HMRC

HMRC tracks 277 tax haven suspects to help reduce UK tax bills

Pinsent Masons says that HMRC was concerned that some businesses are still avoiding tax in the UK by recording income in countries with zero or near-zero corporation tax

HMRC is reportedly tracking 277 UK businesses it suspects of using tax havens in a bid to artificially reduce tax bills in the UK, according to multinational law firm Pinsent Masons.

The firm says that HMRC was concerned that some businesses are still avoiding tax in the UK by recording income in countries with zero or near-zero corporation tax. Countries traditionally seen as tax havens include the British Virgin Islands, Cayman Islands and Bermuda.

HMRC has reportedly received data on 277 businesses from tax authorities in 12 tax havens over the past year as part of its ‘no or only nominal tax jurisdiction project’, though the data will likely relate to a number of earlier years.

Under this initiative, tax authorities in tax havens must provide information on the identities, activities and ownership of multinational businesses reporting revenue in their countries to HMRC and other tax authorities within the programme. This information can then be used by HMRC to open investigations and levy penalties where it believes UK tax has been “unlawfully avoided or evaded”.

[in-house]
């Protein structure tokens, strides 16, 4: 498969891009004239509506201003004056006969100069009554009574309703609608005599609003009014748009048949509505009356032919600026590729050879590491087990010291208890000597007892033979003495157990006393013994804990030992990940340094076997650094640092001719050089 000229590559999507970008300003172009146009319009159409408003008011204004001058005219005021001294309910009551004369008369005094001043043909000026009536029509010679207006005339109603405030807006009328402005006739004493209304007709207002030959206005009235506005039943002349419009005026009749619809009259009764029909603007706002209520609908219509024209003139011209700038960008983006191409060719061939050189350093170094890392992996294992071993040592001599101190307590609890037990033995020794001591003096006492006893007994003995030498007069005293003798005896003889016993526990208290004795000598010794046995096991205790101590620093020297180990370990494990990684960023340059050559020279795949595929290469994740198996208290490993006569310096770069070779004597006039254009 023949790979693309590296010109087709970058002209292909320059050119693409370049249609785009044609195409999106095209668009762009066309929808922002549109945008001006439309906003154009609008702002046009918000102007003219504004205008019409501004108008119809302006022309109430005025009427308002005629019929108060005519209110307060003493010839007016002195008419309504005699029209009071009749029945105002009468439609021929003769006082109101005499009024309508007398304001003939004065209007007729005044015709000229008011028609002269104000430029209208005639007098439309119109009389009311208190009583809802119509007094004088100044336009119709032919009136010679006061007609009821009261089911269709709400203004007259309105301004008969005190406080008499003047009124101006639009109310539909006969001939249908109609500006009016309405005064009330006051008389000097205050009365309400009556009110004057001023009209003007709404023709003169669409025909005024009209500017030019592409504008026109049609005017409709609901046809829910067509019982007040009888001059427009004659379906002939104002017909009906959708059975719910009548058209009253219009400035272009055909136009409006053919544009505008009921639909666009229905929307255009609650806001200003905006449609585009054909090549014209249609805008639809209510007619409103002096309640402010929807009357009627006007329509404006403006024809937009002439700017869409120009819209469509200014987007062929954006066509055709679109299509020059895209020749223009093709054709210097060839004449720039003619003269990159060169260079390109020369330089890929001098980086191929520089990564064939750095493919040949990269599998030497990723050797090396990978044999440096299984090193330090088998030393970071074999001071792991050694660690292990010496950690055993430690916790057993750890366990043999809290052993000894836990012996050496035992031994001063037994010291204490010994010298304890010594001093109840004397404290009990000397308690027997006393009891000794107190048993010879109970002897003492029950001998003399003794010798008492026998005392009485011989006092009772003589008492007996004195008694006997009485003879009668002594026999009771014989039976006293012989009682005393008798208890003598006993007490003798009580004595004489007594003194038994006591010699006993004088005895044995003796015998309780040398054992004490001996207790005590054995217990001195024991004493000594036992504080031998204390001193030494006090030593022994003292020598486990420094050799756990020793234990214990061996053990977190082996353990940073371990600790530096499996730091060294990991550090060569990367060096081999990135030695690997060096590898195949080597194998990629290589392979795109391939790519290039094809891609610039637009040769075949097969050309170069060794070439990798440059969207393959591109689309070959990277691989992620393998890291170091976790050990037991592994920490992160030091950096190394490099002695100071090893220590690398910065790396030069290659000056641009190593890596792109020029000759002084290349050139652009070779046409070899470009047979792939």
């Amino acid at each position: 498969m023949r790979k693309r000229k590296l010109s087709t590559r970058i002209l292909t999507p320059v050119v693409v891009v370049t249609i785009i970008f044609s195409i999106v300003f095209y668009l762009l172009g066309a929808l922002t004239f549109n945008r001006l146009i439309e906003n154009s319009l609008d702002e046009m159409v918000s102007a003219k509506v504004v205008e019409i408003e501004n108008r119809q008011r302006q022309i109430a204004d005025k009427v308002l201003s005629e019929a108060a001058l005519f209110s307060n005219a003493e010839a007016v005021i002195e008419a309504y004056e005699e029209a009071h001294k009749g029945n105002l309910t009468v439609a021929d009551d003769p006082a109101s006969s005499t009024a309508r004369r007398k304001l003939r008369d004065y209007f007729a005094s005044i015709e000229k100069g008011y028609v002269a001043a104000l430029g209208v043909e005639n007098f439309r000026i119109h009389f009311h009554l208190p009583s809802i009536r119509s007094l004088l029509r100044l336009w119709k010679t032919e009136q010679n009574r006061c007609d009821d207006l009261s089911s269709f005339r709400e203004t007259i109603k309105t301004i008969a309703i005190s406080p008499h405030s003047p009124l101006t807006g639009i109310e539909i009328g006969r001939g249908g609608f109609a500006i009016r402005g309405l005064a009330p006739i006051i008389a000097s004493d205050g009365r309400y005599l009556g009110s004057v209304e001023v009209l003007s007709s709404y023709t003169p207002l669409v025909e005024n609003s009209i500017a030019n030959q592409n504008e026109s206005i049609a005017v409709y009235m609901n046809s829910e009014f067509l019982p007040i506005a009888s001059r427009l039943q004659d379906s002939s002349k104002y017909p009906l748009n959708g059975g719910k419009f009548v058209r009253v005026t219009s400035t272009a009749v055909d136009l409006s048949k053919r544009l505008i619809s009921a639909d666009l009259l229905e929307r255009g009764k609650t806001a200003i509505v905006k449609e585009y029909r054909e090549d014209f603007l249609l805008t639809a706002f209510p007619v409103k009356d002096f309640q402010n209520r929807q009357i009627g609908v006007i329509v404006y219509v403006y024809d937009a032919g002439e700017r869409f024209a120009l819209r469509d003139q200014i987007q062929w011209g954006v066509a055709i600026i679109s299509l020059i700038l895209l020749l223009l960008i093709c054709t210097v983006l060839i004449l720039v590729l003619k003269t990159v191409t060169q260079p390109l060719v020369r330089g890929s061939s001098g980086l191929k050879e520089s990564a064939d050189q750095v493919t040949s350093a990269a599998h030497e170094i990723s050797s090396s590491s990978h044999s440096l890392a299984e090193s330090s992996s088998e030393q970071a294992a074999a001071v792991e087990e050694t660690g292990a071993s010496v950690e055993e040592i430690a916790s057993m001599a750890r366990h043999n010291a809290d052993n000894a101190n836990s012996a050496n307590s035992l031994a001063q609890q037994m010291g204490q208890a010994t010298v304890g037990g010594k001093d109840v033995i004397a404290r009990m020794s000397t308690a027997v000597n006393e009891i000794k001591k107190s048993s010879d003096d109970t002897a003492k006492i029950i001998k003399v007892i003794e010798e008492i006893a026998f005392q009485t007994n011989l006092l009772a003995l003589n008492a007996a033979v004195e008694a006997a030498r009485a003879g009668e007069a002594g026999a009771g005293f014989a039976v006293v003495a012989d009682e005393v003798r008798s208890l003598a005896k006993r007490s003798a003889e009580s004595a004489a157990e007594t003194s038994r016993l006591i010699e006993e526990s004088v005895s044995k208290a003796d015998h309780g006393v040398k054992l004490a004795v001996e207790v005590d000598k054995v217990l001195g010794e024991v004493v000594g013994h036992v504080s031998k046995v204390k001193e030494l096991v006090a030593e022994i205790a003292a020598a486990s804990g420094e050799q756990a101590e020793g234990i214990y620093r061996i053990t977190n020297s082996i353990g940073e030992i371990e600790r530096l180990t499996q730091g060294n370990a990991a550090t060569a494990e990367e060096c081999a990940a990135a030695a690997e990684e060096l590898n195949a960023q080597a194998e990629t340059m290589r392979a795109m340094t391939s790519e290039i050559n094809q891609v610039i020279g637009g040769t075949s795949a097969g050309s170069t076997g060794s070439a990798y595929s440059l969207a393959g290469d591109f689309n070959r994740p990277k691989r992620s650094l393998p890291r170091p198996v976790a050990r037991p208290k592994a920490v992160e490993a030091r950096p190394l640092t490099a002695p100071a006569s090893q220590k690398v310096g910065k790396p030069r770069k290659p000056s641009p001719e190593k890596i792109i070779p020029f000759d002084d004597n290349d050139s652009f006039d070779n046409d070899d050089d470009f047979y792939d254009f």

In 2018, an international agreement was reached on the application of the ‘substantial activity’ factor to tax havens. Substantial activities such as having offices and senior employees in the country indicate a presence there that is “less likely to be purely driven by tax”. By January 2022, all 12 havens had introduced a ‘substantial activities’ requirement into their legislation.

Jake Landman, partner at Pinsent Masons, said that HMRC is particularly monitoring ‘high risk’ UK businesses in tax havens. This includes those set up only to hold intellectual property, without having any significant operations in the tax haven. 

Landman said: “HMRC is pursuing businesses it suspects of using tax havens to pay less tax in the UK. This new data-sharing project means they can identify them much more easily.

“HMRC won’t allow businesses connected to the UK to simply channel funds to Jersey or the Caymans if they don’t have genuine operations there. HMRC has a real focus on worldwide profit-shifting and it will be looking for extra tax and penalties from businesses that use tax havens artificially.”

He added: “HMRC has received a total of 429 records, relating to 277 UK taxpayers, which may suggest that some taxpayers are engaged in more than one tax haven. This may heighten HMRC’s assessment of the taxpayer’s risk profile.”

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